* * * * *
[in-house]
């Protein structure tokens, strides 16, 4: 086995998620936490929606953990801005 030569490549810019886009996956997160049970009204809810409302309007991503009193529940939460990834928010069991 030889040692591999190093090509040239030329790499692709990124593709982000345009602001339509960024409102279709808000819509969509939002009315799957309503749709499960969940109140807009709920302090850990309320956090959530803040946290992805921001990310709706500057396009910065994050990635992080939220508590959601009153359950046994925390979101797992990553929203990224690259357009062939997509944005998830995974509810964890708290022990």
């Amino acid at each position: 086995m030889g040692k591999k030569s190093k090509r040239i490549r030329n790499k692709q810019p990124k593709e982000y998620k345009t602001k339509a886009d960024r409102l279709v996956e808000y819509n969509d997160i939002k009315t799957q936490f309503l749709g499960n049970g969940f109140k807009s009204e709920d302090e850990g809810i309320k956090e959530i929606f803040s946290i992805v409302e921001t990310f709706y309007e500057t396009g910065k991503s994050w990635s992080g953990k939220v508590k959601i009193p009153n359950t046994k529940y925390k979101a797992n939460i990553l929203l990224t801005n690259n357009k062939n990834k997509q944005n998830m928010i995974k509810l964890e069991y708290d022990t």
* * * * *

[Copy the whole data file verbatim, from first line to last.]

[in-house]
């Protein structure tokens, strides 16, 4: 086995998620936490929606953990801005 030569490549810019886009996956997160049970009204809810409302309007991503009193529940939460990834928010069991 030889040692591999190093090509040239030329790499692709990124593709982000345009602001339509960024409102279709808000819509969509939002009315799957309503749709499960969940109140807009709920302090850990309320956090959530803040946290992805921001990310709706500057396009910065994050990635992080939220508590959601009153359950046994925390979101797992990553929203990224690259357009062939997509944005998830995974509810964890708290022990």
């Amino acid at each position: 086995m030889g040692k591999k030569s190093k090509r040239i490549r030329n790499k692709q810019p990124k593709e982000y998620k345009t602001k339509a886009d960024r409102l279709v996956e808000y819509n969509d997160i939002k009315t799957q936490f309503l749709g499960n049970g969940f109140k807009s009204e709920d302090e850990g809810i309320k956090e959530i929606f803040s946290i992805v409302e921001t990310f709706y309007e500057t396009g910065k991503s994050w990635s992080g953990k939220v508590k959601i009193p009153n359950t046994k529940y925390k979101a797992n939460i990553l929203l990224t801005n690259n357009k062939n990834k997509q944005n998830m928010i995974k509810l964890e069991y708290d022990t």